Connect the Dots: Walmart Stock Is Recession-Proof
In yesterday’s Options Arena, I shared what I like to call a “connect the dots” trade.
First, I find a big idea. Right now, the biggest idea on everyone’s minds is inflation.
Then I look behind the headlines — like last week’s CPI release — to see what trades are lurking in the story…
There are many dots to connect with inflation. For one, credit card defaults will rise as inflation squeezes families. Capital One (COF) is heavily exposed to lower-quality borrowers. That’s a stock to avoid, or as I put it in Options Arena, go short on.
But there are also stocks that should actually benefit from a slowing economy. And unlike the last bear market, these stocks could actually go up even as the rest of the market suffers…
Walmart Is the Top Trade for a Recession
Walmart (WMT) is a perfect example of this type of stock.
Families with tighter budgets will start shopping at low-priced retailers. In fact, they already have. Back in August, I wrote that Walmart is attracting more middle- and high-income shoppers as inflation continues to rise.
In a recent interview, Walmart’s CFO told CNBC that “three quarters of Walmart’s market share gains in food came from customers with annual household incomes of $100,000 or more.” Families with income above $100k are usually Whole Foods shoppers. Out of curiosity, I did a quick price check online. Groceries at Walmart are consistently 20% to 30% cheaper.
Clearly, wealthy families are feeling the pain of rising inflation. But it’s even worse for lower-income families.
In that same interview, the CFO said customers have started using credit instead of debit cards. When families have to borrow money to buy food, it’s bad news for the economy.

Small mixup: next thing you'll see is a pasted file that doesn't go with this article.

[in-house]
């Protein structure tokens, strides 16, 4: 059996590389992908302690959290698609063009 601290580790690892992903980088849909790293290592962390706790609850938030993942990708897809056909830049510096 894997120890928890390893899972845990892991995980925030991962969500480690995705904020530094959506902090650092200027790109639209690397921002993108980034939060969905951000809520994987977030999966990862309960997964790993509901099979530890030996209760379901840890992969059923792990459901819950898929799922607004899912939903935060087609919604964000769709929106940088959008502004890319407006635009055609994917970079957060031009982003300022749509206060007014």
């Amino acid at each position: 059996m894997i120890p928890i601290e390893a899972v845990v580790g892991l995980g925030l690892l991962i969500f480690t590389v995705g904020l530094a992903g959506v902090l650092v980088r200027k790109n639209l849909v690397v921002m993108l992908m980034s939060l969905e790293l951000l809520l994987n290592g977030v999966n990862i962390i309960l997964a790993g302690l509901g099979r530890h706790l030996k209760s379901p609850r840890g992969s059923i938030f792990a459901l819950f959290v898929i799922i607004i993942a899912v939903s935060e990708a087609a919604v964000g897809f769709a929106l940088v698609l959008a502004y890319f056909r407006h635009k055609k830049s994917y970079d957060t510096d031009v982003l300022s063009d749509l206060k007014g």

But all of this is good news for Walmart. Stressed family finances are sure to benefit the retailer. That explains why analysts are increasing earnings estimates for this year and next.
And it wouldn’t be the first time Walmart escaped a market decline relatively unscathed. WMT was a market leader in the bear market that ended in 2009. It still lost, but it only lost half as much as the broad market.
There are some similarities between this bear market and the last one, including economic weakness and poor consumer sentiment. But there is also an important difference…
In 2008, the credit market broke. That weighed on assets of all kinds.
We aren’t likely to see anything that dramatic this time — meaning instead of just “losing less” than the broad market, WMT could deliver huge gains as the downturn continues.
The stock is already rallying off its lows. The chart below shows prices have gained more than 20% since May:
The low in May came when the company announced inflation was hurting business. Customers were spending more, but buying less. Walmart was discounting merchandise to reduce inventory. Shares tanked 9% on the news.
But when the company announced earnings in August, the stock rallied. The news wasn’t as bad as traders feared. Walmart’s executives had quickly adapted to inflation.
In the months since, WMT has soared 20%. But it’s not too late to trade the trend…
My volatility indicator is at the bottom of the chart. I designed it to mirror VIX, with a few key improvements. (Namely, that it can be used to trade any stock — not just the S&P 500.)
My indicator is the red line. Like VIX, it rises when prices fall and falls when prices rise. We get signals when the indicator crosses its moving average (MA), the thin blue line in the chart.
A few weeks ago, my indicator fell below its MA. That was our signal to buy WMT.
And if you ask me, we won’t see a sell signal anytime soon. I expect the inflation trend to continue. Long-term calls on WMT could be the best way to benefit from this recession.
Regards,Amber Hestla Senior Analyst, True Options Masters